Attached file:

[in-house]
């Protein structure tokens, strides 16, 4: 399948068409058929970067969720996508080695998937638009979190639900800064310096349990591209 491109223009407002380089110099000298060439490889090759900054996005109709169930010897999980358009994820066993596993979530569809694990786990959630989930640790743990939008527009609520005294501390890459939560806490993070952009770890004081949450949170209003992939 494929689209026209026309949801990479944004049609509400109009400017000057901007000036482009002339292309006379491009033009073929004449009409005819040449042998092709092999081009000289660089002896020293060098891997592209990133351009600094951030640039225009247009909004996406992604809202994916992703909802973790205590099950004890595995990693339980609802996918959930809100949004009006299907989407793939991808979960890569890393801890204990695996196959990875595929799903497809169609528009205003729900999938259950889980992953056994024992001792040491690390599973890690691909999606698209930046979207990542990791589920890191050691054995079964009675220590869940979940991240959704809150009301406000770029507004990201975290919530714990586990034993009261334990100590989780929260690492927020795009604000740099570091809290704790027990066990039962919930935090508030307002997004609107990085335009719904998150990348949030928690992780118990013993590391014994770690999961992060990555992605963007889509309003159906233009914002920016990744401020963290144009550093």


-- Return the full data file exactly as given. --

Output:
[in-house]
């Protein structure tokens, strides 16, 4: 399948068409058929970067969720996508080695998937638009979190639900800064310096349990591209 491109223009407002380089110099000298060439490889090759900054996005109709169930010897999980358009994820066993596993979530569809694990786990959630989930640790743990939008527009609520005294501390890459939560806490993070952009770890004081949450949170209003992939 494929689209026209026309949801990479944004049609509400109009400017000057901007000036482009002339292309006379491009033009073929004449009409005819040449042998092709092999081009000289660089002896020293060098891997592209990133351009600094951030640039225009247009909004996406992604809202994916992703909802973790205590099950004890595995990693339980609802996918959930809100949004009006299907989407793939991808979960890569890393801890204990695996196959990875595929799903497809169609528009205003729900999938259950889980992953056994024992001792040491690390599973890690691909999606698209930046979207990542990791589920890191050691054995079964009675220590869940979940991240959704809150009301406000770029507004990201975290919530714990586990034993009261334990100590989780929260690492927020795009604000740099570091809290704790027990066990039962919930935090508030307002997004609107990085335009719904998150990348949030928690992780118990013993590391014994770690999961992060990555992605963007889509309003159906233009914002920016990744401020963290144009550093």